Nikki



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Postby Brendan C » Thu Apr 12, 2007 8:24 pm

Nikki wrote:
Dishonoured Knight wrote:There were at least 3 at York and 2 at Shrewsbury training that were allowed onto the field.


However Regia doesn't do authenticity checks for training events.

Nikki


Nikki, York is a major event not a training event, and if there is a serious safety flaw with these blades, they should not be allowed anywhere

Brendan C



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Postby zauberdachs » Fri Apr 13, 2007 11:21 am

They seem to have the flexibility of sports fencing foils, regularly bending round your guard to hit you in unexpected places.

I wouldn't be happy facing one of these on the field...


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Postby Dishonoured Knight » Mon Apr 16, 2007 3:02 pm

Email came round off Steve Etheridge and Nigel Amos the other day confirming that Regia don't like these swords at all and theres a good chance they won't let people on the field with them.


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Postby Nigel » Tue Apr 17, 2007 7:28 am

We Conquest took one look at em and thought no a trader was trying to sell one of our newbies one alst November and we stopped him.

Glad we made the right decision


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Postby Frakokk » Wed Apr 18, 2007 5:15 pm

Brendan C wrote:
Nikki wrote:
Dishonoured Knight wrote:There were at least 3 at York and 2 at Shrewsbury training that were allowed onto the field.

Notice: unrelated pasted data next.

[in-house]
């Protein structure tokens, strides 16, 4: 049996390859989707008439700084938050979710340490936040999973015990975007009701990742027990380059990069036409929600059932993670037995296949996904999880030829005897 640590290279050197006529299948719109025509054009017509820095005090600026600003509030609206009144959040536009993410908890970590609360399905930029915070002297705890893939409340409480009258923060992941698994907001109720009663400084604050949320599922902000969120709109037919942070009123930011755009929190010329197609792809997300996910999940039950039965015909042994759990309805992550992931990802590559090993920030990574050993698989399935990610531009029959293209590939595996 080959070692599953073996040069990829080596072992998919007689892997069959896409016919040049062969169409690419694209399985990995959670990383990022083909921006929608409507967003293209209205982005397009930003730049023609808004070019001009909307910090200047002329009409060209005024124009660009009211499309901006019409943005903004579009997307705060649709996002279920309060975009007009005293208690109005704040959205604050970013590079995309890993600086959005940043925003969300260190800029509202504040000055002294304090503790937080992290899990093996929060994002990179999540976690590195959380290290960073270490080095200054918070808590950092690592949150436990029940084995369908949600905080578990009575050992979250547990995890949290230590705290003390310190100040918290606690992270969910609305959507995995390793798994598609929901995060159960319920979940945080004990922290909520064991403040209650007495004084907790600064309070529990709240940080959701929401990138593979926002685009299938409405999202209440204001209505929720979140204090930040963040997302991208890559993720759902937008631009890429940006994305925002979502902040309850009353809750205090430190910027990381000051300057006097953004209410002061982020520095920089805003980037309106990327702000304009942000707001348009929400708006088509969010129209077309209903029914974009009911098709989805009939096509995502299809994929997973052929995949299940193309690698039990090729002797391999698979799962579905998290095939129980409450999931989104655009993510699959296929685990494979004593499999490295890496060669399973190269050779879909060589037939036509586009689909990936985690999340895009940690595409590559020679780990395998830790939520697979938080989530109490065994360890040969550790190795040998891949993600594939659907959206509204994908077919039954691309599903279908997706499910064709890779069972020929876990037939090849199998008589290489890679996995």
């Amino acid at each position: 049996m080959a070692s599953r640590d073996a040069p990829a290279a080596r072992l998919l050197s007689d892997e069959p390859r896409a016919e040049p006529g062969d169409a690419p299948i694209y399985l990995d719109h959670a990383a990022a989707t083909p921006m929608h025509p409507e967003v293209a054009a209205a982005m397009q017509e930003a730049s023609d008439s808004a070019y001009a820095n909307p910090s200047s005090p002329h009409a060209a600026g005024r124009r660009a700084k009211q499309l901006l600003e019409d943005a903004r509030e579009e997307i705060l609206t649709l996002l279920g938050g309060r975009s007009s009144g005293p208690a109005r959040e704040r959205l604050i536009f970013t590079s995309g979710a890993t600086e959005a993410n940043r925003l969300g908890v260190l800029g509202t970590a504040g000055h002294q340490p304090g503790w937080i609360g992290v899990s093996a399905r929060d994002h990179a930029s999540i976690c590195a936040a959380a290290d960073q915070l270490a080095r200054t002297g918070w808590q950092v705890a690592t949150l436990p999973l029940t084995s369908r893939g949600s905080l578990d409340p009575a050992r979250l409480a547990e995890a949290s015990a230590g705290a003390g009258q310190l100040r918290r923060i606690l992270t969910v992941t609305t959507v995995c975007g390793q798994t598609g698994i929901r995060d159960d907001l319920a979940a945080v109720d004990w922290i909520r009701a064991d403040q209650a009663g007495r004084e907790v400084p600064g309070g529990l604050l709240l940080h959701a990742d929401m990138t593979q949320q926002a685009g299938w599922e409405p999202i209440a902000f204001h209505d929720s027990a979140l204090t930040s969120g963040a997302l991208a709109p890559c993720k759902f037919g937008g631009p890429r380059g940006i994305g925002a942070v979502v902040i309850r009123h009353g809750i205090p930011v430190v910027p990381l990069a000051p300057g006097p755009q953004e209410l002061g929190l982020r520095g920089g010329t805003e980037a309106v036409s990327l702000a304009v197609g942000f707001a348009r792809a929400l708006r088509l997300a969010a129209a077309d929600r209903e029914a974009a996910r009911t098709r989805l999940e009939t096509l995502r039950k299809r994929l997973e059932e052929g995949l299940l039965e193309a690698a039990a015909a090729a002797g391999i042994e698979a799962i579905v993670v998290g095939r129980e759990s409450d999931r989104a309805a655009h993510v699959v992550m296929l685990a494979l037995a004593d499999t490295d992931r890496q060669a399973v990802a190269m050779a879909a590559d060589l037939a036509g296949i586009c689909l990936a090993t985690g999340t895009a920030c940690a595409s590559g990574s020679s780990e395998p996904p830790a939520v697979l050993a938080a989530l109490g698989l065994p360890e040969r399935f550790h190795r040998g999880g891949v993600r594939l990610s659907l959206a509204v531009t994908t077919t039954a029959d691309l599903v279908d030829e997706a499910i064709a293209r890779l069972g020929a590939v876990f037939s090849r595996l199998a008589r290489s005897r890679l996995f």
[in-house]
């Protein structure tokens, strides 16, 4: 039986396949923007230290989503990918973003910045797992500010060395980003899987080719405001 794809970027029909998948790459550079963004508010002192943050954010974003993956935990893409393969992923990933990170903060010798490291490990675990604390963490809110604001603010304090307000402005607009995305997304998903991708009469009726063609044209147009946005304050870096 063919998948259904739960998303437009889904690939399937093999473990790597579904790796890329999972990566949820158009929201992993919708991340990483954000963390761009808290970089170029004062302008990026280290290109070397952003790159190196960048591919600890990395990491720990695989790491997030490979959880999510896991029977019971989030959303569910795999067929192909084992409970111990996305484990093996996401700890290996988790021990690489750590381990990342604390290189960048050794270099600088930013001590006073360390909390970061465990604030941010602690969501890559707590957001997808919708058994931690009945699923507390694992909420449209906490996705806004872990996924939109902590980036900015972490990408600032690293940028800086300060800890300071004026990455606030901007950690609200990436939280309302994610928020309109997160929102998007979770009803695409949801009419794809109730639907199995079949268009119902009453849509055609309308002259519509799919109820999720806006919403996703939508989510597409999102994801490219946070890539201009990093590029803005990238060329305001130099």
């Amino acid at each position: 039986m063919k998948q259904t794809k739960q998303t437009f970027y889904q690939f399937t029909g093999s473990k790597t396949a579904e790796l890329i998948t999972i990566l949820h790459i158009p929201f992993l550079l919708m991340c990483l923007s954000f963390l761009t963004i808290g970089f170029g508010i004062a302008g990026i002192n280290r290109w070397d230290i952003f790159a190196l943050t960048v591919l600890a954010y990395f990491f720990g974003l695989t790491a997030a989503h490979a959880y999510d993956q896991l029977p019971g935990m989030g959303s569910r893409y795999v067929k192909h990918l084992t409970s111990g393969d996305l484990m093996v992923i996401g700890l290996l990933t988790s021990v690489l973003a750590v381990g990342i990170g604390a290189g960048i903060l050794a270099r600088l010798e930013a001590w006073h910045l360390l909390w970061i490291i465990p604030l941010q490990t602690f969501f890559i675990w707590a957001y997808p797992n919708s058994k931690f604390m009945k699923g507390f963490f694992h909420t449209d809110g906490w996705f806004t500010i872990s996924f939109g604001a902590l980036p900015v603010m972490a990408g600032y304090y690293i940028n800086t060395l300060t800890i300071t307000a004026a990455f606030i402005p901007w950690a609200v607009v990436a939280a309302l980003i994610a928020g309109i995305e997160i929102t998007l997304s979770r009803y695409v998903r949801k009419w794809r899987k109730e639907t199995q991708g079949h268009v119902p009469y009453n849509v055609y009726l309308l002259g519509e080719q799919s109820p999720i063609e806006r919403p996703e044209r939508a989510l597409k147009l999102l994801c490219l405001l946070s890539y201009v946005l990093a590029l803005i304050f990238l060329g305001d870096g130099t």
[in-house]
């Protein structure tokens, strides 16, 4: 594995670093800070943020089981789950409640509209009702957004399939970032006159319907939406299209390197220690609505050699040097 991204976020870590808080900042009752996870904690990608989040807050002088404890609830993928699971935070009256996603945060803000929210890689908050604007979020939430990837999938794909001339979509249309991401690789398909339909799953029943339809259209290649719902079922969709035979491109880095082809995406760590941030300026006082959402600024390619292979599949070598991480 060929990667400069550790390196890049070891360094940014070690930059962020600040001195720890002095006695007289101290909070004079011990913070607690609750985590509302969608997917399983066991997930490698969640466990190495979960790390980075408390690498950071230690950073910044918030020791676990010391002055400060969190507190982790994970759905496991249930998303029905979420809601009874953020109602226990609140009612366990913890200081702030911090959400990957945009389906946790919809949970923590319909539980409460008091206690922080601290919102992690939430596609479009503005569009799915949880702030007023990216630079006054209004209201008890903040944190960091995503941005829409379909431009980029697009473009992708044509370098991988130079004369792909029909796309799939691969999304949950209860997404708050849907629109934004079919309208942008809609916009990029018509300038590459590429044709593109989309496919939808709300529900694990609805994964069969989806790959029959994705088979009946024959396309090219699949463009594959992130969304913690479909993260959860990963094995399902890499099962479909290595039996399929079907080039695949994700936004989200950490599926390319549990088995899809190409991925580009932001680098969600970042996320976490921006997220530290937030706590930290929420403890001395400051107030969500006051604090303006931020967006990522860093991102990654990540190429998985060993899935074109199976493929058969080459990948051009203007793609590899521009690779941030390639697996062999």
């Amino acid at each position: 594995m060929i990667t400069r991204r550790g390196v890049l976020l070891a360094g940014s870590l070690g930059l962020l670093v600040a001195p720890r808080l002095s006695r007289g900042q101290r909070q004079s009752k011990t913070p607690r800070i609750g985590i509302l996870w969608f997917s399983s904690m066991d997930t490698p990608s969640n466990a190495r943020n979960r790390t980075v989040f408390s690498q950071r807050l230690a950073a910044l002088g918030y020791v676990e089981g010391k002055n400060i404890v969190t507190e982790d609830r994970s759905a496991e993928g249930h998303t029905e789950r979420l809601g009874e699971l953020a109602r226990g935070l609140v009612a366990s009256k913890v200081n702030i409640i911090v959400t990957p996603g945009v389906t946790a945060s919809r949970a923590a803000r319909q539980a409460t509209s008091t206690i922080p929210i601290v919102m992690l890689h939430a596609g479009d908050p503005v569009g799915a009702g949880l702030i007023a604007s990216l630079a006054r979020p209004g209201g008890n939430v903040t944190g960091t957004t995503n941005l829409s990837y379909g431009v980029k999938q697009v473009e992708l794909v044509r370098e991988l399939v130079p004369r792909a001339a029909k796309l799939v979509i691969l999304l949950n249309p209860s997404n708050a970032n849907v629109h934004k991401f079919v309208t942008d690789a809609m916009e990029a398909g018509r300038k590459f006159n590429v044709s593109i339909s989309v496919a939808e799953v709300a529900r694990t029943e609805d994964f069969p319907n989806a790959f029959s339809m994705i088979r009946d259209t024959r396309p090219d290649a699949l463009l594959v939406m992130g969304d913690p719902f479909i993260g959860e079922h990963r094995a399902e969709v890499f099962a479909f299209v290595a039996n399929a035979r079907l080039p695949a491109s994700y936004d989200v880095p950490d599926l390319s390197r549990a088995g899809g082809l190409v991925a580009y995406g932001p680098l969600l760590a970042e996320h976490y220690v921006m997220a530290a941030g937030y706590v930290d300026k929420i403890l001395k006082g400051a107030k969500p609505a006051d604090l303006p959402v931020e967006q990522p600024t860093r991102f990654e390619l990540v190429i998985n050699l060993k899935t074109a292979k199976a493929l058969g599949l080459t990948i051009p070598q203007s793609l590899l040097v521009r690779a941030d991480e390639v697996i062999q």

However Regia doesn't do authenticity checks for training events.

Nikki


Nikki, York is a major event not a training event, and if there is a serious safety flaw with these blades, they should not be allowed anywhere

Brendan C


Yes, that's true. But surely you remember what a nightmare it is doing kit checks at York? It isn't that many years since you were there yourself.

Sarah



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Postby Patrick Kelly » Wed Apr 18, 2007 6:53 pm

Dishonoured Knight wrote:Incidently the change in blade occured when Hanwei took over from Paul Chen who made the original practical series, personally I think it takes a lot less metal to make the new ones and they are therefore cheaper to produce (although I note the price hasn't come down).


Hanwei is the steel fabrication company owned by Paul Chen, they're one and the same. Hanwei's historic "replicas" are shoddy at best and I'd never use the practical series for any contact-based reenactment.



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Postby Brendan C » Fri Apr 20, 2007 5:35 pm

Frakokk wrote:
Brendan C wrote:
Nikki wrote:
Dishonoured Knight wrote:There were at least 3 at York and 2 at Shrewsbury training that were allowed onto the field.


However Regia doesn't do authenticity checks for training events.

Nikki


Nikki, York is a major event not a training event, and if there is a serious safety flaw with these blades, they should not be allowed anywhere

Brendan C


Yes, that's true. But surely you remember what a nightmare it is doing kit checks at York? It isn't that many years since you were there yourself.

Sarah


Sarah, it's been over 12 years since I was at a York show, when there were 300+ on the field - I remember how astonished John Philips and Dave Page were at the time. I do remember how much of a nightmare the checks were back then. However, since both Steve and Nige have said, since my last post, that the weapons will probably be banned from the field, Regia is obviously on the ball regarding this.

Brendan C